Encouraged by Home Savings' continuing commitment to develop a program that integrated art and architecture, she proposed murals, mosaic tile patterns, sculpture and other elements for the building.(11) A new Preliminary Art Plan was presented to the Arts Advisory Committee in December 1987, which included a mural by Terry Schoonhoven, glass walls by Patsy Norvell, artwork in the fixtures and walls of the Sky Lobby, and figurative mosaics by Ned Smythe for the two 40' x 10' arched panels over the building's entrances. The Art Advisory Committee strongly criticized Smythe's proposal, which depicted a woman sitting in a chair, and a man lying in an idyllic outdoor setting, claiming it was not integrated with the building's architecture, it was commercial in its impact, and its subject matter was not appropriate.(12) After the Arts Advisory Committee meeting, the Home Savings Chairman of the Board also rejected Smythe's design. Smythe then submitted a revised proposal for a two-dimensional work incorporating a family group(13) for the arched mosaic panels, but the AAC refused to approve it because they had not seen the schematics on the project.(14) Smythe subsequently dropped out of the project and Joyce Kozloff was commissioned to execute two mosaic murals in the arched panels where Smyth's work was scheduled to be installed.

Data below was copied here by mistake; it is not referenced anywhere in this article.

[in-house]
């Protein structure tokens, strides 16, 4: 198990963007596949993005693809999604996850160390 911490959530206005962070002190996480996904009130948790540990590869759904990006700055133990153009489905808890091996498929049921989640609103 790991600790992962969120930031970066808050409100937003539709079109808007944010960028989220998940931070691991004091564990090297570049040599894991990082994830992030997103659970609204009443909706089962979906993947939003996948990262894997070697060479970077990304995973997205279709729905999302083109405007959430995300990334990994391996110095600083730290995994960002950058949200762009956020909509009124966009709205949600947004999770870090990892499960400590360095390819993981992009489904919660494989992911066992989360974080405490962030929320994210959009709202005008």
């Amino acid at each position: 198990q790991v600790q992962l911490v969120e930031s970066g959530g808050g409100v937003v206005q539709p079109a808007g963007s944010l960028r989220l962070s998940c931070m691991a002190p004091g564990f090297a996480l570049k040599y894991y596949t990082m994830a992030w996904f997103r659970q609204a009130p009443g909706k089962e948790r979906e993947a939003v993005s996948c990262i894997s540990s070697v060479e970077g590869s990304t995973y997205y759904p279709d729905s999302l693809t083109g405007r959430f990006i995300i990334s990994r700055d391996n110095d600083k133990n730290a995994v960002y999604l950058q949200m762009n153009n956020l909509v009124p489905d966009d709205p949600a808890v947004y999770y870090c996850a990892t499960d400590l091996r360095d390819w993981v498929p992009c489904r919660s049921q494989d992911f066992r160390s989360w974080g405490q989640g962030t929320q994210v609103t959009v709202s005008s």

In 1988, a revised art plan involving the two mosaics by Joyce Kozloff and Schoonoven's mural on the ceiling above the Metro Rail portal was approved by the Arts Advisory Committee.(15) In addition to the public art on the exterior of the building, murals by Carlos Almaraz, "The Story of L.A.", and Tony Berlant, "Yang-Na" were executed for the bank branch on the ground floor, and a mural by Richard Haas, "Latitude 34, Longitude 118, A Southern California Panorama," wasexecuted in the Sky Lobby.(16)


1 "Street Gallery," revised 2nd edition, by Robin J. Dunitz, RJD Enterprises, 1998, pp. 18-19.

2 Letter, dated April 3, 1985, from George Underwood, V.P. Home Savings of America, to Michael Several.

3 "Proposed Policy and Program Goals," submitted December 15, 1986 by Home Savings to Marc Pally.

4 Ibid.

5 Ibid.

6 Ibid.

7 "Home Savings of America Tower Art Program," no date.